Graham Zusi

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MLS Snapshot: Wasteful again, SKC drop more points at home

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KANSAS CITY, KAN. — The game in 100 words (or less): It’s been a rough few weeks for Sporting Kansas City since lifting the U.S. Open Cup here at Children’s Mercy Park on Sept. 20. Peter Vermes’ side has won just one of five league games following Sunday’s scoreless draw against their old late-season foes, the Houston Dynamo. In frustratingly familiar fashion, Sunday’s stalemate saw Sporting KC enjoy 69 percent of the game’s possession, attempt 24 shots on the night, put just six on target, and fail to find the back of the net. Graham Zusi (twice) and Diego Rubio went closest for the two sides, but came up with nothing more than woodwork. With the Portland Timbers and Seattle Sounders each winning big on Sunday, Sporting slip to fourth in the Western Conference. The point does, however, clinch a seventh straight playoff appearance for Sporting, and signal a return to the postseason for Houston.

[ MORE: MLS at Week 33 — all about playoff places, positioning ]

Three moments that mattered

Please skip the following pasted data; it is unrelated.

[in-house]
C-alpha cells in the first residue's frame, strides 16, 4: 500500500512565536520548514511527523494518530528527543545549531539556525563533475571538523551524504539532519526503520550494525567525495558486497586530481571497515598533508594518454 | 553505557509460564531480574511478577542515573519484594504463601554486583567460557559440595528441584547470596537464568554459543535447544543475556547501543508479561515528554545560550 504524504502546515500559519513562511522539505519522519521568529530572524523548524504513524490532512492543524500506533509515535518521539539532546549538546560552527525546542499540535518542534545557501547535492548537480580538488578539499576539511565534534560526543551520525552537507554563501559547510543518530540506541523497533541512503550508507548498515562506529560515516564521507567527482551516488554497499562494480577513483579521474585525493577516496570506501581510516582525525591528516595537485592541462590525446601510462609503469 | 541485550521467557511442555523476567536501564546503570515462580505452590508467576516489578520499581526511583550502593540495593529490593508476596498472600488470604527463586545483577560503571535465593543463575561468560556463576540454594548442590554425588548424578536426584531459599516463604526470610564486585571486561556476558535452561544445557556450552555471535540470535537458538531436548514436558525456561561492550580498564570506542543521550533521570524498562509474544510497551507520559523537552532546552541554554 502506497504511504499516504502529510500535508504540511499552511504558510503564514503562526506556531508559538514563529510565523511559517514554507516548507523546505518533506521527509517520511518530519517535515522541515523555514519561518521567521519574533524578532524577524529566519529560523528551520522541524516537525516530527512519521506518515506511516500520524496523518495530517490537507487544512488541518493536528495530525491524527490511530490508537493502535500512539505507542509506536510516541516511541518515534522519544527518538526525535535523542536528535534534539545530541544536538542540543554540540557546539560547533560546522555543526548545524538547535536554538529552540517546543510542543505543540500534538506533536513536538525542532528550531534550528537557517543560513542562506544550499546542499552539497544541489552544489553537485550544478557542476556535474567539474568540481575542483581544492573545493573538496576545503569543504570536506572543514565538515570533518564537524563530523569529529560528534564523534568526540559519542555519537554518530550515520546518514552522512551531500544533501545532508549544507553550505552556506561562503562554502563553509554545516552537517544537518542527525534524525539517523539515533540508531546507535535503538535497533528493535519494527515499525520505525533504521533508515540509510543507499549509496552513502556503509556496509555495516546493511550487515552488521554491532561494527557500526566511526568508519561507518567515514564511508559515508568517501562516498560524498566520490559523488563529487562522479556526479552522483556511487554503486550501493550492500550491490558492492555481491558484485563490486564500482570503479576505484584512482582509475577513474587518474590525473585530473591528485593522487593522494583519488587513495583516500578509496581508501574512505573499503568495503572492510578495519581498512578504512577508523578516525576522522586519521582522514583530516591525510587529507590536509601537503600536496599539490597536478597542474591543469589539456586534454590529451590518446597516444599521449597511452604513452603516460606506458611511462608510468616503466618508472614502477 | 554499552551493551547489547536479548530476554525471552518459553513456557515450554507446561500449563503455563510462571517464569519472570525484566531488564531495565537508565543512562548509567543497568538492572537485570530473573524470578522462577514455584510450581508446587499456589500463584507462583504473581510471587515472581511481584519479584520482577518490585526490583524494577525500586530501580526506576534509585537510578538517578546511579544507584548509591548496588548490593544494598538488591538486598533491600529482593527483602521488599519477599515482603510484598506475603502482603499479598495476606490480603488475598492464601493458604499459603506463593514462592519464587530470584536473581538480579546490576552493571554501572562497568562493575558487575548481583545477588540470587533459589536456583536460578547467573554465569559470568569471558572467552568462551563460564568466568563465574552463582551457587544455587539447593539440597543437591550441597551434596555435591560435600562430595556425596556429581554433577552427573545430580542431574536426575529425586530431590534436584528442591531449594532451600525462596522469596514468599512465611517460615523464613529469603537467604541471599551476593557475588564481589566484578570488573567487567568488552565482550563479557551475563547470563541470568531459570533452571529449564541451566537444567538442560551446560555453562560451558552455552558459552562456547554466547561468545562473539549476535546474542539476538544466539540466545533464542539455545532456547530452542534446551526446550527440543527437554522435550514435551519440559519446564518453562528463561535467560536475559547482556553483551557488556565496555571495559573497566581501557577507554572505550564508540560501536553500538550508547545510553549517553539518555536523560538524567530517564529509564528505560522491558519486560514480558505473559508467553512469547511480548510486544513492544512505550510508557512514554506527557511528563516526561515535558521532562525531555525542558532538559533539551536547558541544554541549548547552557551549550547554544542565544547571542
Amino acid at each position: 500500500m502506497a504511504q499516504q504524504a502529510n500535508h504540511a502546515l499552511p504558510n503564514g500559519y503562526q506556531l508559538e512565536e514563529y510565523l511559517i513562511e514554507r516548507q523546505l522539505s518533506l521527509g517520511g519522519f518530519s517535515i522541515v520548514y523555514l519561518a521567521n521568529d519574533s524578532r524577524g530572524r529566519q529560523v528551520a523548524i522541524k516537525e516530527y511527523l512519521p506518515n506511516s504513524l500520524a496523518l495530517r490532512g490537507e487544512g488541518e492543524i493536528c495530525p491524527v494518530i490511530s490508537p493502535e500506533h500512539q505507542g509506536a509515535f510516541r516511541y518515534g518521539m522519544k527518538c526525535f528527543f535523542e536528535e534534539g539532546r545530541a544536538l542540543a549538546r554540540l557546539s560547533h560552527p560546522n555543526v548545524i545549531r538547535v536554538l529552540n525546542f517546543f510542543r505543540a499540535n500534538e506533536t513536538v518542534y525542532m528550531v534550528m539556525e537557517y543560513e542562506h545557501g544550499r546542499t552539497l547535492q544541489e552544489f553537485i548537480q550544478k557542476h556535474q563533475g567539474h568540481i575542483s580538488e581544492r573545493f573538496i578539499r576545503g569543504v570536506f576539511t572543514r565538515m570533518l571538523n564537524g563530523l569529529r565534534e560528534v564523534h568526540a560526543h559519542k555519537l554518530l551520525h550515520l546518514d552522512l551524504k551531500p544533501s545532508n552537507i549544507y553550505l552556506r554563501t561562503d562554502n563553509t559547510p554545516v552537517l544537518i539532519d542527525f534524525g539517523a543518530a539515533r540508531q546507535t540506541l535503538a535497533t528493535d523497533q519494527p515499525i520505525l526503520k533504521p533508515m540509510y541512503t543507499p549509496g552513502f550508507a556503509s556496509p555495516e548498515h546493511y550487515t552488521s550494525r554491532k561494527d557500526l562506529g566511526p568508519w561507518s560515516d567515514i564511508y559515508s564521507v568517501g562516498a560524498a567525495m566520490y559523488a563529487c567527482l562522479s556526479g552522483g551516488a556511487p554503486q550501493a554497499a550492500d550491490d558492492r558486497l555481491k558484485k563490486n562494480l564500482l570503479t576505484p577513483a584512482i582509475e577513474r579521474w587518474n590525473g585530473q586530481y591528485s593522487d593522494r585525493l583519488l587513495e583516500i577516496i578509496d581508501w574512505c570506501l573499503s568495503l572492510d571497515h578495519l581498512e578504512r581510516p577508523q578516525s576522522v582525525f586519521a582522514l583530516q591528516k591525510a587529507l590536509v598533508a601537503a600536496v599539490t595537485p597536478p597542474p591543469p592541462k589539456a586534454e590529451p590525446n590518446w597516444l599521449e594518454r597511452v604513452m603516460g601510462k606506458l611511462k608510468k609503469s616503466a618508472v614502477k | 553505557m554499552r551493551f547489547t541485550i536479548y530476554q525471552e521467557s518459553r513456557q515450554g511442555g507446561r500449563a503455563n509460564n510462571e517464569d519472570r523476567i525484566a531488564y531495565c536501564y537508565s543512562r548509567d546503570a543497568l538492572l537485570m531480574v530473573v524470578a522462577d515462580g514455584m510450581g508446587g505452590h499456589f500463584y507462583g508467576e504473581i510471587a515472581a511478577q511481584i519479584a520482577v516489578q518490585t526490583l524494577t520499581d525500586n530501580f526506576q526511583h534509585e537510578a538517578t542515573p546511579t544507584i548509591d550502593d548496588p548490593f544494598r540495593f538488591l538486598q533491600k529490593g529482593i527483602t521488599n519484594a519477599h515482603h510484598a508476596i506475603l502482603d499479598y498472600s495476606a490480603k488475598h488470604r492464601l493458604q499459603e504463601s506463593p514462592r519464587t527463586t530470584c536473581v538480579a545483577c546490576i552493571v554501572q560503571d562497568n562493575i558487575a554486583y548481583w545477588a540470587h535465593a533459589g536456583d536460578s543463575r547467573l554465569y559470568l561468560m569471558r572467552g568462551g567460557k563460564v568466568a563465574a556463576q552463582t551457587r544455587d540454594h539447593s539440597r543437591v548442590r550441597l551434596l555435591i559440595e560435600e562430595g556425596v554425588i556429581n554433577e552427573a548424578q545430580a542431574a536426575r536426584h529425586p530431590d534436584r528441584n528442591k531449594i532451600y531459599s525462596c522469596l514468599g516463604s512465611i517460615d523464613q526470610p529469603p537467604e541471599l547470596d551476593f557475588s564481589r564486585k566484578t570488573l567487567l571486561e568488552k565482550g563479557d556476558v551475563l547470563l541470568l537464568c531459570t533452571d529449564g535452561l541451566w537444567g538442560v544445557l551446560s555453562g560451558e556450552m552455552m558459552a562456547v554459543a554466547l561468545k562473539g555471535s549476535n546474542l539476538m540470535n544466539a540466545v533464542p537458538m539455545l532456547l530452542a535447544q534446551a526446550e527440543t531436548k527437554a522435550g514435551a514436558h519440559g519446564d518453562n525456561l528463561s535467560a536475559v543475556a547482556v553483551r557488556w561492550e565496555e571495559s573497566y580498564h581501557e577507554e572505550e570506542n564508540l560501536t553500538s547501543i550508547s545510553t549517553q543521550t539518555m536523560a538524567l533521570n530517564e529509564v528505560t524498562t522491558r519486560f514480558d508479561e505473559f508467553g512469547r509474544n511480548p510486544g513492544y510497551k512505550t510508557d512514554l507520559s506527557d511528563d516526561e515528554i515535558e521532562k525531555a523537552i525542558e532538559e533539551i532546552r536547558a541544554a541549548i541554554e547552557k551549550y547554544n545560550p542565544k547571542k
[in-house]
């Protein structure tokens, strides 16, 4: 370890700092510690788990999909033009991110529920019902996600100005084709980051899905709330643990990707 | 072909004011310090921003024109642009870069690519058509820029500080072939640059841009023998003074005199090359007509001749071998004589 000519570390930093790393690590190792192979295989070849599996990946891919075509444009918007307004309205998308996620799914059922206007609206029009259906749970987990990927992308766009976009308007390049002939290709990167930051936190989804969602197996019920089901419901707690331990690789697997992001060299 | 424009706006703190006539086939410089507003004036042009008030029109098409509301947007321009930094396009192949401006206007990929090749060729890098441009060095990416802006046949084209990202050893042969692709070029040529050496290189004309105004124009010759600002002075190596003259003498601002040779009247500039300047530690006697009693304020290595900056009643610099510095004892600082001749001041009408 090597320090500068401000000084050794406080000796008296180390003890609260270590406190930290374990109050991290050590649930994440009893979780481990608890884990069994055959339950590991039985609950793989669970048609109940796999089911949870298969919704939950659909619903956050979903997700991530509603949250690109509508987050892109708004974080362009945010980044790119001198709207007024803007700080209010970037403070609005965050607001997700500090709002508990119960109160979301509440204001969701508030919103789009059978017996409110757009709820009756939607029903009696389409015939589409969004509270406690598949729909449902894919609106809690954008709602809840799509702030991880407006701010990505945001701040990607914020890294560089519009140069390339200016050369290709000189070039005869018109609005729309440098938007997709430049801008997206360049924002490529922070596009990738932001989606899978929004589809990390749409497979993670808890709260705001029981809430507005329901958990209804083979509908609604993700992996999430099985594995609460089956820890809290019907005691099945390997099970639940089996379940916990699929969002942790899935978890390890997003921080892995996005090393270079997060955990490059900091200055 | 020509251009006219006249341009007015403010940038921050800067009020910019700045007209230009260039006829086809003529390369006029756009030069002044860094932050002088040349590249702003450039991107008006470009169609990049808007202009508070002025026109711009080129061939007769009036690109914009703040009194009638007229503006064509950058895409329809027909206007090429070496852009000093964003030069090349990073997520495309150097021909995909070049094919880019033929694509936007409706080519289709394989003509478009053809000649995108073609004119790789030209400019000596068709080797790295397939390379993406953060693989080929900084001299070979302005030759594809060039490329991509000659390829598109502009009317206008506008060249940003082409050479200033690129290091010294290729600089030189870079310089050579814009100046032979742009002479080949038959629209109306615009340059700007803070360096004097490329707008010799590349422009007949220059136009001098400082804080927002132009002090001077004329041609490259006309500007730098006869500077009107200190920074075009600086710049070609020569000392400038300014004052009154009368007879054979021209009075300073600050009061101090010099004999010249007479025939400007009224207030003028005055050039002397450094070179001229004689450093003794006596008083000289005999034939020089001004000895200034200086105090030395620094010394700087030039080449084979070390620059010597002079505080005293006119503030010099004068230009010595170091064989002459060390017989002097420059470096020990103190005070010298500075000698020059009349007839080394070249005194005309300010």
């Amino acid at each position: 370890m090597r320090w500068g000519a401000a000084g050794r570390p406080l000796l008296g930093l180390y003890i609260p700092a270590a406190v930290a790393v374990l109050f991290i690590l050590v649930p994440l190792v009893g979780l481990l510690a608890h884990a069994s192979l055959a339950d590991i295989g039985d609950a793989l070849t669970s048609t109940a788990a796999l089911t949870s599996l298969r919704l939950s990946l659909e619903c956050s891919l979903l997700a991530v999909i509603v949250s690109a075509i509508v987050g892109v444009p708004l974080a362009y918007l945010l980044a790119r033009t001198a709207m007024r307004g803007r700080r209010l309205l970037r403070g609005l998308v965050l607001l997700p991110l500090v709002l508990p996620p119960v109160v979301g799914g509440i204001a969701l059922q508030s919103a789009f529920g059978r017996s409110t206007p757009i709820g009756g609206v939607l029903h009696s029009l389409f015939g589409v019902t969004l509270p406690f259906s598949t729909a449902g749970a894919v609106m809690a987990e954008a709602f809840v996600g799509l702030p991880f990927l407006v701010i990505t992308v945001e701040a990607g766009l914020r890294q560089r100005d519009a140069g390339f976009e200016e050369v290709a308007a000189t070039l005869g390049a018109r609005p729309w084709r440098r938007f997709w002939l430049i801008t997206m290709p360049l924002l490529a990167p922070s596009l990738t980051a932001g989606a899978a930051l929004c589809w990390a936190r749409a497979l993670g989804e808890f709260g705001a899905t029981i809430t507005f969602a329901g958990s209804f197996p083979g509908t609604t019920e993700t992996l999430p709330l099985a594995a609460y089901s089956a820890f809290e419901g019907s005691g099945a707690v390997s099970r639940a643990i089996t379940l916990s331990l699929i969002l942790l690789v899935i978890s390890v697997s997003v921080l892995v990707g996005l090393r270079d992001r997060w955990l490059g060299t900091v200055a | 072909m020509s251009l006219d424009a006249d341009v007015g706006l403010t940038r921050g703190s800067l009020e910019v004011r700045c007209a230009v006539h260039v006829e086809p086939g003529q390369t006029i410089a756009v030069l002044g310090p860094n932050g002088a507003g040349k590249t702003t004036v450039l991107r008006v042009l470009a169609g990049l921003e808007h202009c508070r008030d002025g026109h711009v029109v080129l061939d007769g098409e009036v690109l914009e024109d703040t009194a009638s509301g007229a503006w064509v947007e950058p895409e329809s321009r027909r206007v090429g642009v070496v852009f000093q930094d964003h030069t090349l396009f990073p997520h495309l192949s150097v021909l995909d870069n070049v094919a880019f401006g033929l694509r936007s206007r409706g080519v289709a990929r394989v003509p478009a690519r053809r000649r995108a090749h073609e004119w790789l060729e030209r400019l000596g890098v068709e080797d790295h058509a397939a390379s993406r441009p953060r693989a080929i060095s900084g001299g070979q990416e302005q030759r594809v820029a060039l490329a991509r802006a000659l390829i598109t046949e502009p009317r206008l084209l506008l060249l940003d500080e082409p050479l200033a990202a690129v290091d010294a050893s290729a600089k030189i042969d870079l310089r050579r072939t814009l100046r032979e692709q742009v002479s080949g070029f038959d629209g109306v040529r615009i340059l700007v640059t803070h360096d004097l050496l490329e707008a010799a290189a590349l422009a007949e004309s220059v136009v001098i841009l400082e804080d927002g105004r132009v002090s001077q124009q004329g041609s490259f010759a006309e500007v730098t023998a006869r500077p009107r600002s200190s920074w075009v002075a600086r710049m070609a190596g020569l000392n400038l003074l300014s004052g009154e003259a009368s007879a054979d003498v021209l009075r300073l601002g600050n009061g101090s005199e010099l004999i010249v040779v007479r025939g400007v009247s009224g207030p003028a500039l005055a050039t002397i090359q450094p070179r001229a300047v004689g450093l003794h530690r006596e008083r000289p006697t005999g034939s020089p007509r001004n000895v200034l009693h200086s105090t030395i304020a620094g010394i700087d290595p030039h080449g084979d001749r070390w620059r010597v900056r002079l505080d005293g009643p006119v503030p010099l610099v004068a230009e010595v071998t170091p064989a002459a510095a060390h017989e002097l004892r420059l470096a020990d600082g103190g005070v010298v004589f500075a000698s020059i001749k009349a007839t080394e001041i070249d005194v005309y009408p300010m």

11′ — Zusi blasts off from distance, and goes just wide — Having made the full-time switch to right back this season, Zusi is in danger of his first goal-less season since 2009, his rookie year. He nearly get off the mark early in the first half.

34′ — Zusi smashes the crossbar with a free kick — The weight of goal-lessness upon him, Zusi goes even closer.

76′ — Rubio hits the crossbar from distance — Rubio went closest in the second half, as his shot caromed off the crossbar and should have resulted in a corner kick for Sporting.

[ FOLLOW: All of PST’s MLS coverageStandings | Stats | Schedule ]

Man of the match: Tyler Deric

Goalscorers: None

Player ratings: USMNT’s 2-0 loss to Costa Rica a big setback

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Player ratings from the U.S. national team’s 2-0 defeat to Costa Rica on Friday…

[ RECAP: USMNT fails in bid for revenge on Costa Rica ]

GK — Tim Howard: 4.5 — The 38-year-old was shaky playing the ball out of the back, which is largely par for the course, and was wildly out of position and slow to react on Marco Ureña’s goal in the 30th minute.